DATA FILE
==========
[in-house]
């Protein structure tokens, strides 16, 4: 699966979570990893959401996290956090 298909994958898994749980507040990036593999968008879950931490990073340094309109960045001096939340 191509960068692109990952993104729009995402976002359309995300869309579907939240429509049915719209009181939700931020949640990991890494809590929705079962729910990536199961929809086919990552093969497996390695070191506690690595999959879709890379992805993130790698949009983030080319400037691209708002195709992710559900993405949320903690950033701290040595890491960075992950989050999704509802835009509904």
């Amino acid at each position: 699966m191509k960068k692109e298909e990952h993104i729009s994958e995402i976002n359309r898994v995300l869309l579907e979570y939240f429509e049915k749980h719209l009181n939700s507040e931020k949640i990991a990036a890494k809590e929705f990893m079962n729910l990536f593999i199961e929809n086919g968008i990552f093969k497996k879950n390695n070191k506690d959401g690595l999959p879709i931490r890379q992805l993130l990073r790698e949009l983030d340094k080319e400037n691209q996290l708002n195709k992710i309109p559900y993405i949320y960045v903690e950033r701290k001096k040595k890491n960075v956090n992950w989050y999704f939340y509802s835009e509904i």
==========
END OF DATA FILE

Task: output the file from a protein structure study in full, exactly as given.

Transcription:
[in-house]
């Protein structure tokens, strides 16, 4: 699966979570990893959401996290956090 298909994958898994749980507040990036593999968008879950931490990073340094309109960045001096939340 191509960068692109990952993104729009995402976002359309995300869309579907939240429509049915719209009181939700931020949640990991890494809590929705079962729910990536199961929809086919990552093969497996390695070191506690690595999959879709890379992805993130790698949009983030080319400037691209708002195709992710559900993405949320903690950033701290040595890491960075992950989050999704509802835009509904």
């Amino acid at each position: 699966m191509k960068k692109e298909e990952h993104i729009s994958e995402i976002n359309r898994v995300l869309l579907e979570y939240f429509e049915k749980h719209l009181n939700s507040e931020k949640i990991a990036a890494k809590e929705f990893m079962n729910l990536f593999i199961e929809n086919g968008i990552f093969k497996k879950n390695n070191k506690d959401g690595l999959p879709i931490r890379q992805l993130l990073r790698e949009l983030d340094k080319e400037n691209q996290l708002n195709k992710i309109p559900y993405i949320y960045v903690e950033r701290k001096k040595k890491n960075v956090n992950w989050y999704f939340y509802s835009e509904i």